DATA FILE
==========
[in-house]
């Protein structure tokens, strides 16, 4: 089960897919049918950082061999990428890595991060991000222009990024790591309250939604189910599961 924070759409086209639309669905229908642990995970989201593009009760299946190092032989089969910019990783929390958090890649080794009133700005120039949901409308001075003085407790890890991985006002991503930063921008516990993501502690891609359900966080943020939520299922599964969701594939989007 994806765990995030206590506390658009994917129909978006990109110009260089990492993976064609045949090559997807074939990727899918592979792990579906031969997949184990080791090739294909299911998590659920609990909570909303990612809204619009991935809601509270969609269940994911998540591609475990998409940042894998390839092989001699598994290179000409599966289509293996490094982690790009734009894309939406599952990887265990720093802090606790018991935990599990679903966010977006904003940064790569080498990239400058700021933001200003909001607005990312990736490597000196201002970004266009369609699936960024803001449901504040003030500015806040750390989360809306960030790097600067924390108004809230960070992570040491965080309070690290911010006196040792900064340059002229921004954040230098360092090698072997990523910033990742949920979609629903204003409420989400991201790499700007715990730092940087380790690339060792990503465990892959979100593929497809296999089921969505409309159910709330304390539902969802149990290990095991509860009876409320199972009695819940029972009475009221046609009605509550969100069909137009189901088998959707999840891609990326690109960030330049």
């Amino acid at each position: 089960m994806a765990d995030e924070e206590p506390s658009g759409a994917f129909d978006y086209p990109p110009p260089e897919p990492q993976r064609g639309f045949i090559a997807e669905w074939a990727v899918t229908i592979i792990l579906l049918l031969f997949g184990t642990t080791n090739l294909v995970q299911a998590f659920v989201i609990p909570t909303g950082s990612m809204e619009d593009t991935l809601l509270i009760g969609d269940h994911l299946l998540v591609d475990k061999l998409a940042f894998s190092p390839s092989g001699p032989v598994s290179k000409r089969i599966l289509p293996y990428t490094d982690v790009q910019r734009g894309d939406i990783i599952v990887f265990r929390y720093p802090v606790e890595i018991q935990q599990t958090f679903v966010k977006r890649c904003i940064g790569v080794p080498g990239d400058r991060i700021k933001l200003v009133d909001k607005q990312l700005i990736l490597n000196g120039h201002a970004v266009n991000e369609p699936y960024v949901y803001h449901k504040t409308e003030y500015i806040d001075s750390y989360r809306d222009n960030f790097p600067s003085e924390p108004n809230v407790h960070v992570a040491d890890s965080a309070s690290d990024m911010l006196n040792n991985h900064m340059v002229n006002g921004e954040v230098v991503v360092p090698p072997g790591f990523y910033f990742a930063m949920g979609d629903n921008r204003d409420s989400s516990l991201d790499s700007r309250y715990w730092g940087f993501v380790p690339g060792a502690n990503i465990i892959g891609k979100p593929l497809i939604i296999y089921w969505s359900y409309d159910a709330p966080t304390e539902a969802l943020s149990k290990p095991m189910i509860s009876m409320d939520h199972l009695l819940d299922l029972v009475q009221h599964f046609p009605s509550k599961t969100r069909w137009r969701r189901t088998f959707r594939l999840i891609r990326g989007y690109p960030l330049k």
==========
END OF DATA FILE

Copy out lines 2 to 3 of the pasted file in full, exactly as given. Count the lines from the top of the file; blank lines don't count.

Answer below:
């Protein structure tokens, strides 16, 4: 089960897919049918950082061999990428890595991060991000222009990024790591309250939604189910599961 924070759409086209639309669905229908642990995970989201593009009760299946190092032989089969910019990783929390958090890649080794009133700005120039949901409308001075003085407790890890991985006002991503930063921008516990993501502690891609359900966080943020939520299922599964969701594939989007 994806765990995030206590506390658009994917129909978006990109110009260089990492993976064609045949090559997807074939990727899918592979792990579906031969997949184990080791090739294909299911998590659920609990909570909303990612809204619009991935809601509270969609269940994911998540591609475990998409940042894998390839092989001699598994290179000409599966289509293996490094982690790009734009894309939406599952990887265990720093802090606790018991935990599990679903966010977006904003940064790569080498990239400058700021933001200003909001607005990312990736490597000196201002970004266009369609699936960024803001449901504040003030500015806040750390989360809306960030790097600067924390108004809230960070992570040491965080309070690290911010006196040792900064340059002229921004954040230098360092090698072997990523910033990742949920979609629903204003409420989400991201790499700007715990730092940087380790690339060792990503465990892959979100593929497809296999089921969505409309159910709330304390539902969802149990290990095991509860009876409320199972009695819940029972009475009221046609009605509550969100069909137009189901088998959707999840891609990326690109960030330049």
């Amino acid at each position: 089960m994806a765990d995030e924070e206590p506390s658009g759409a994917f129909d978006y086209p990109p110009p260089e897919p990492q993976r064609g639309f045949i090559a997807e669905w074939a990727v899918t229908i592979i792990l579906l049918l031969f997949g184990t642990t080791n090739l294909v995970q299911a998590f659920v989201i609990p909570t909303g950082s990612m809204e619009d593009t991935l809601l509270i009760g969609d269940h994911l299946l998540v591609d475990k061999l998409a940042f894998s190092p390839s092989g001699p032989v598994s290179k000409r089969i599966l289509p293996y990428t490094d982690v790009q910019r734009g894309d939406i990783i599952v990887f265990r929390y720093p802090v606790e890595i018991q935990q599990t958090f679903v966010k977006r890649c904003i940064g790569v080794p080498g990239d400058r991060i700021k933001l200003v009133d909001k607005q990312l700005i990736l490597n000196g120039h201002a970004v266009n991000e369609p699936y960024v949901y803001h449901k504040t409308e003030y500015i806040d001075s750390y989360r809306d222009n960030f790097p600067s003085e924390p108004n809230v407790h960070v992570a040491d890890s965080a309070s690290d990024m911010l006196n040792n991985h900064m340059v002229n006002g921004e954040v230098v991503v360092p090698p072997g790591f990523y910033f990742a930063m949920g979609d629903n921008r204003d409420s989400s516990l991201d790499s700007r309250y715990w730092g940087f993501v380790p690339g060792a502690n990503i465990i892959g891609k979100p593929l497809i939604i296999y089921w969505s359900y409309d159910a709330p966080t304390e539902a969802l943020s149990k290990p095991m189910i509860s009876m409320d939520h199972l009695l819940d299922l029972v009475q009221h599964f046609p009605s509550k599961t969100r069909w137009r969701r189901t088998f959707r594939l999840i891609r990326g989007y690109p960030l330049k």